There was no other choice. I installed the app and uploaded my first of many six-second clips.

I’ve now shared exactly 100 of them–a nice round number I didn’t quite notice until Twitter announced today that it would kill this video-sharing service.

The most common theme of my Vines has been “weird stuff at tech events”: dancing robots, another dancing robot, a drone herding painted sheep, a bot barista, and a two-faced TV. That last clip, shared from CES this January, has been my most viewed one, thanks to it being embedded in a Yahoo post.

But I’ve also found that six seconds is just the right amount of time to illustrate an inefficiency in a smartphone interface, document an obnoxious abuse of Web coding, and catch a smartwatch failing to keep up with the time.

Vine turned out to be a crafty way to share non-tech tidbits too: the tide going out, the view from the front of a Barcelona Metro train, the American flag in a breeze over the Mississippi, butterflies flapping their wings, a plane taking off from National Airport.

I realized that having a completely artificial constraint can force you to be creative–just like Twitter’s 140-character count or a print headline’s two-column cap impose their own discipline. And I learned that having only minimal editing options pushed me to get a clip in one take instead of thinking I could clean it up later (meaning I would never get around to doing so).

Meanwhile, you all who shared your own Vines helped keep me entertained, informed, and sometimes weirded out.

Now that’s all winding down. Why? Twitter’s post announcing the impending shutdown of Vine’s apps–but not the vine.co site archiving our clips–said nothing about that. Twitter’s struggles to monetize Vine had to have been an issue, but I’d like to think that the Vine below may also help explain what went wrong.

 

Thematic tension

Since yesterday afternoon, this blog hasn’t quite looked the same: After over five years of my sticking with the same themeTwenty Eleven, as in the year I started this blog–I finally changed that out for something newer.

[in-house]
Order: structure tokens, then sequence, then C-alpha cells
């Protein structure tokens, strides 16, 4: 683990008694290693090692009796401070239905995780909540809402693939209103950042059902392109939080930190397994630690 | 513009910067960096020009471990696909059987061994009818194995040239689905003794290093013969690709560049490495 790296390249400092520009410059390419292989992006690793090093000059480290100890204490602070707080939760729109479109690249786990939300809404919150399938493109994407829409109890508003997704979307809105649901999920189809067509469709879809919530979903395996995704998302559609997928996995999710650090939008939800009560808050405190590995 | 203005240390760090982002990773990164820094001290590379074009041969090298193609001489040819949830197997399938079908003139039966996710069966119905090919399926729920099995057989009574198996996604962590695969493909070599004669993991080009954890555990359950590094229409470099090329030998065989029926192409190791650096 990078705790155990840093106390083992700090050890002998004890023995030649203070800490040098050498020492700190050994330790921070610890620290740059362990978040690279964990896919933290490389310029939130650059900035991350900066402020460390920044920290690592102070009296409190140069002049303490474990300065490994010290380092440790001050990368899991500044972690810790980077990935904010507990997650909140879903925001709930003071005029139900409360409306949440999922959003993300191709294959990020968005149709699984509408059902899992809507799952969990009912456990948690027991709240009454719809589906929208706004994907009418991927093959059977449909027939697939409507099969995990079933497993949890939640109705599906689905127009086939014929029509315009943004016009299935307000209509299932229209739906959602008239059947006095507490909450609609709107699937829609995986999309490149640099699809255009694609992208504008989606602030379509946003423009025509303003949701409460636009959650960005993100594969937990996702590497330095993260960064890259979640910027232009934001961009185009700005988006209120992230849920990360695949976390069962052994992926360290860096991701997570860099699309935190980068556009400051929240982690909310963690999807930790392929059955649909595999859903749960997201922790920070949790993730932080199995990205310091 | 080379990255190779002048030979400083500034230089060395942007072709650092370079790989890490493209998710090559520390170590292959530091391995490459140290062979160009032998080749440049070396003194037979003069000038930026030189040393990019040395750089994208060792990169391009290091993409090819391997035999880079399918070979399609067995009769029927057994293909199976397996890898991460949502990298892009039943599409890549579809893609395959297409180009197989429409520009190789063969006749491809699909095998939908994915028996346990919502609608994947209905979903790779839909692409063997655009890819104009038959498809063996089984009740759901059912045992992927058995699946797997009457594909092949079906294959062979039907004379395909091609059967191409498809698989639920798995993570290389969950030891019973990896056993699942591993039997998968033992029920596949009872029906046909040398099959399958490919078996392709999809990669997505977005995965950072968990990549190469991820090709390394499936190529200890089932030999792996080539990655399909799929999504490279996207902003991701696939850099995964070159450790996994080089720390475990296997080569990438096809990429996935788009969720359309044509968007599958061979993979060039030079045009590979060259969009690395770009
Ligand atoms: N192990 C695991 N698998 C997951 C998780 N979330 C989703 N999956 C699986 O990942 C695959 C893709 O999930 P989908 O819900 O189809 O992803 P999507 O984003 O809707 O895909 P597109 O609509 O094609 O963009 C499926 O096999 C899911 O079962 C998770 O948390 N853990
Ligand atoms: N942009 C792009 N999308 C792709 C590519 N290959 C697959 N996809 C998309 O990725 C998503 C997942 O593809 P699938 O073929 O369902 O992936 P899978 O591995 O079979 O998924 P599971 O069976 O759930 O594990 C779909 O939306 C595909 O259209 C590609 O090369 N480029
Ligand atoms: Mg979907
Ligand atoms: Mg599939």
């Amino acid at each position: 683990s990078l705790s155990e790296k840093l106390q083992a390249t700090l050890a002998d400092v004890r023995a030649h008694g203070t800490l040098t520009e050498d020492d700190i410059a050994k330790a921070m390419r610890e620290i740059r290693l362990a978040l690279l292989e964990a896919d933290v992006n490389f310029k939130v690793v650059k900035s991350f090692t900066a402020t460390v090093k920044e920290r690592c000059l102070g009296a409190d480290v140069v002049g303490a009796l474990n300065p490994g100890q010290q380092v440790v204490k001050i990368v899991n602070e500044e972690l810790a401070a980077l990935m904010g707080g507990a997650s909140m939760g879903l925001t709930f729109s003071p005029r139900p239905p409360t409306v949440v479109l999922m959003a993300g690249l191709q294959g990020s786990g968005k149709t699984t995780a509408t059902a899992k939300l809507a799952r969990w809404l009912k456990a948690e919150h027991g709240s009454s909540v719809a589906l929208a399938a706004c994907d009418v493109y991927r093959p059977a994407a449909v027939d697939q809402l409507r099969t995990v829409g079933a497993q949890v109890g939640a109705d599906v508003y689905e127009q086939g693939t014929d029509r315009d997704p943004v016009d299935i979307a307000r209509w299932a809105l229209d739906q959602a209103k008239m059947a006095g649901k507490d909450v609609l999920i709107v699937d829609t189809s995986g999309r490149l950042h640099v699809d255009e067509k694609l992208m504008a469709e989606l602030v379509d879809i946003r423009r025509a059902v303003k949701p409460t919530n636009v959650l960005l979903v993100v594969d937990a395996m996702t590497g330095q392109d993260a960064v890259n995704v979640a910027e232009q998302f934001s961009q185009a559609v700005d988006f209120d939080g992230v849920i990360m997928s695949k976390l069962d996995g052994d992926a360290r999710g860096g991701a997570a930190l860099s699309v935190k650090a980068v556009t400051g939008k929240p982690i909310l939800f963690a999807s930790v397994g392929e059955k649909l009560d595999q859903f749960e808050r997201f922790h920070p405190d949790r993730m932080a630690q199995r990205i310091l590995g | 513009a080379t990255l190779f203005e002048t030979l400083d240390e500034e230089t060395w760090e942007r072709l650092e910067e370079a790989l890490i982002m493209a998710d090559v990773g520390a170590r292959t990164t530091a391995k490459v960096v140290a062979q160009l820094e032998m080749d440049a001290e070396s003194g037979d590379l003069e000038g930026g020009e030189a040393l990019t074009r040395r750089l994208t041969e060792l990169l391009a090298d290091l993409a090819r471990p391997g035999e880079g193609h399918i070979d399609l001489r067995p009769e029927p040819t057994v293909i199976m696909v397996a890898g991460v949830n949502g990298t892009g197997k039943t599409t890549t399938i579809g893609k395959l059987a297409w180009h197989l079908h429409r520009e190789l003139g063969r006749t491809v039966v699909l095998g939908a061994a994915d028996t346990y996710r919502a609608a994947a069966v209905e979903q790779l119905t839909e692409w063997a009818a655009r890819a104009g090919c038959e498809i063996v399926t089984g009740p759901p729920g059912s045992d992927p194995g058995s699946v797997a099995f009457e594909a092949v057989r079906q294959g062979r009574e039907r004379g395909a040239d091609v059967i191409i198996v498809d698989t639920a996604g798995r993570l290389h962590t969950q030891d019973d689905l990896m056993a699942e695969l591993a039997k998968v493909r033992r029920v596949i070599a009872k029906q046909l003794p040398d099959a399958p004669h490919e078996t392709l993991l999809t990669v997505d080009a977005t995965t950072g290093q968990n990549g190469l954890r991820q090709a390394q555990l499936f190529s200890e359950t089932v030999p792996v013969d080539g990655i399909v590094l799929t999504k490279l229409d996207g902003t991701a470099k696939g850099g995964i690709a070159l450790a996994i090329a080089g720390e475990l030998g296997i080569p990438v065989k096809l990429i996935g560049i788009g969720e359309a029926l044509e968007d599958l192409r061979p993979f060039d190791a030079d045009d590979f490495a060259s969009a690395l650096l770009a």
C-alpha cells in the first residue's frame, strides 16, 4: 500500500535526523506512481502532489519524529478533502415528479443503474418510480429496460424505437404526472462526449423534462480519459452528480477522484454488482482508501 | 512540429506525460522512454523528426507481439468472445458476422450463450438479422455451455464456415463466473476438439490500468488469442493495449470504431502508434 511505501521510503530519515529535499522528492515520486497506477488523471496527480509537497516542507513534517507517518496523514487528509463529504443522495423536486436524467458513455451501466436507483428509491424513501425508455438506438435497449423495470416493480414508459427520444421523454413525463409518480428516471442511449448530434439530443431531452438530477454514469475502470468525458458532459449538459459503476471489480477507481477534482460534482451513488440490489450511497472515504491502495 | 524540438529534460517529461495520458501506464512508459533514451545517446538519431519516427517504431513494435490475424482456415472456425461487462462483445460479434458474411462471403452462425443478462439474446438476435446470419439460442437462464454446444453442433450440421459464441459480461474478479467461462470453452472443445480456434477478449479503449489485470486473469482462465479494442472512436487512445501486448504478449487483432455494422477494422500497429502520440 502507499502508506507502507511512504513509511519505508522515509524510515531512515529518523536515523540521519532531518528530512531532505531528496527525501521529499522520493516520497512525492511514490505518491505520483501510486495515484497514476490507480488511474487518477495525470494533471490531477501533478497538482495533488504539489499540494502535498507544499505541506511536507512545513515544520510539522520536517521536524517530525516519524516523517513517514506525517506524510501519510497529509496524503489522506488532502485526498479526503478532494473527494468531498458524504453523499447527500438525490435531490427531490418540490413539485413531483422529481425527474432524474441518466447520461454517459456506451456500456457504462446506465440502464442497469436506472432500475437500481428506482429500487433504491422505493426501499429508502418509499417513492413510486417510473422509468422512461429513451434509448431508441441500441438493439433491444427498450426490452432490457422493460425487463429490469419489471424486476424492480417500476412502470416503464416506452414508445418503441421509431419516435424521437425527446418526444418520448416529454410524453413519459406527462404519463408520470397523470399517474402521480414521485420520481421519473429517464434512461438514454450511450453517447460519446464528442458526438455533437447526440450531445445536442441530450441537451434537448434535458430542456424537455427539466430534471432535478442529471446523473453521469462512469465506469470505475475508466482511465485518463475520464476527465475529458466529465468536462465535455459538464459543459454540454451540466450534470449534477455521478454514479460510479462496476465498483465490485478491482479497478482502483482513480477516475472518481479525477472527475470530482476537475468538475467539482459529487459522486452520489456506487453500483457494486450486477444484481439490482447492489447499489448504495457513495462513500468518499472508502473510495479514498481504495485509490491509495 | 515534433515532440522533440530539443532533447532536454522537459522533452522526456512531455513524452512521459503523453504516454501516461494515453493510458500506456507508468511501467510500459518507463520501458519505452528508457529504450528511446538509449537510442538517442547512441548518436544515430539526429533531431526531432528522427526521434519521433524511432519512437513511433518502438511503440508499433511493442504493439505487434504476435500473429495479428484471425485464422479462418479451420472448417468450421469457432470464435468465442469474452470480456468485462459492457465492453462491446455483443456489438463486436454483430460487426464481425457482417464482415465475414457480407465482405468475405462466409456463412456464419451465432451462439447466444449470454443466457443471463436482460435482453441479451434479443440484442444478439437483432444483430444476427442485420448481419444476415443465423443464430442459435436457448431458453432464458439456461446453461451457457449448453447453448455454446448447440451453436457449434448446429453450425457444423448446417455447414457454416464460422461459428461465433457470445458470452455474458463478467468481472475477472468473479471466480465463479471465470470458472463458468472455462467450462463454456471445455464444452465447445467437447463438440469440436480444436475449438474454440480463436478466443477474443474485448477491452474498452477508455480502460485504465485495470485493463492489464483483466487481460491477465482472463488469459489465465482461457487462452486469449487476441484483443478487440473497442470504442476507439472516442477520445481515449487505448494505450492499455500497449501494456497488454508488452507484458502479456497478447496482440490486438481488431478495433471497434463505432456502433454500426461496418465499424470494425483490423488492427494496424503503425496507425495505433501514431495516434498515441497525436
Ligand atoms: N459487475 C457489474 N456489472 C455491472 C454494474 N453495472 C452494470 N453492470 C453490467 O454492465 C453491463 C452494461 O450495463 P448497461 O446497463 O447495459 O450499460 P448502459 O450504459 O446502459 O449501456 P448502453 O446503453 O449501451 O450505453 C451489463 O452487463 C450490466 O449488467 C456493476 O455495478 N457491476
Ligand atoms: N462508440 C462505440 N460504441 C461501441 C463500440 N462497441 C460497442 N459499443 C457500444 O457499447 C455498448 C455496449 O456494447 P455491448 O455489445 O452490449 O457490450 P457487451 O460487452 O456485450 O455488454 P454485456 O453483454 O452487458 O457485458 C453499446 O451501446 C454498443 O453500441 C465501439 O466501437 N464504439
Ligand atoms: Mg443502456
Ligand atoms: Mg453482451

I’m blaming my work for that change: Researching today’s Yahoo Finance post about Google’s Accelerated Mobile Pages project led me to realize that although WordPress had added AMP support in February, my own blog’s settings had no mention that mobile-friendly option.

wordpress-themes-chooserI figured it was time for a change, opened the theme browser and activated the Twenty Sixteen theme, the closest thing to a current default.

After some customizing of the theme, I’m not sure I made a good choice. The font selection bugs me–there’s nothing close to the clean look of the Helvetica (or the Helvetica look-alike) that Twenty Eleven used. I’m also not a fan of how the simple list of links to my static pages (About, Contact, Disclosures, Portfolio) at the top right gets swapped out for an oversized menu link in mobile browsers.

On the upside, this makeover has forced me to look at the list of widgets that graces the right side of this page for the first time in years. I had no idea that the old Twitter widget was on its way out; now there’s one that displays images I’ve shared and lets you scroll through more tweets. I was also overdue to rearrange the order of those widgets–considering how badly I’ve neglected Flickr, I shouldn’t have had that listed above the link to my Facebook page.

At some point, I should poke around the theme showcase to see if I can’t do better. But seeing as I’m typing this at 5:30 on a Saturday, now is not that time. So I’ll just ask: What’s your assessment of the current decor around here? Got any suggestions on what theme should replace it?

And if you usually read this on a phone, has it loaded any faster since Friday afternoon?

Update, 11/13: As some of you may have noticed a week or so ago, I decided to revert back to the Twenty Eleven theme–and I see that the settings for it now include an AMP category.

Notes on macOS Sierra

I’m now just over a fortnight into using Apple’s macOS Sierra, and I can report that it’s not enough time to get used to that name’s oddball capitalization. The past two weeks have, however, allowed me to come to some conclusions and form some questions about this operating-system update.

macos-sierra-logoThe pleasant disk-space mystery: Both times I’ve installed Sierra–an uneventful 50 minutes on my 2012 MacBook Air, an absurd three hours and change on my 2009 iMac–the OS has rewarded me with multiple gigabytes of free space. The MacBook, which was getting so close to full that I had to delete several gigs’ worth of data to install Sierra at all, gained 17 GB, while the iMac got an extra 18 GB back.

I do have the MacBook set to back up its Documents and Desktop folders to iCloud (neither contain enough data to threaten iCloud’s meager 5 GB quota of free space), but that comes nowhere near explaining the newly-liberated volume. And although Sierra doesn’t count “purgeable” files–synced files and media, rarely-used fonts and dictionaries, and other items that the system can always re-download after deletion–the totals of purgeable data listed in the info boxes for each startup disk don’t come close to explaining the discrepancy either.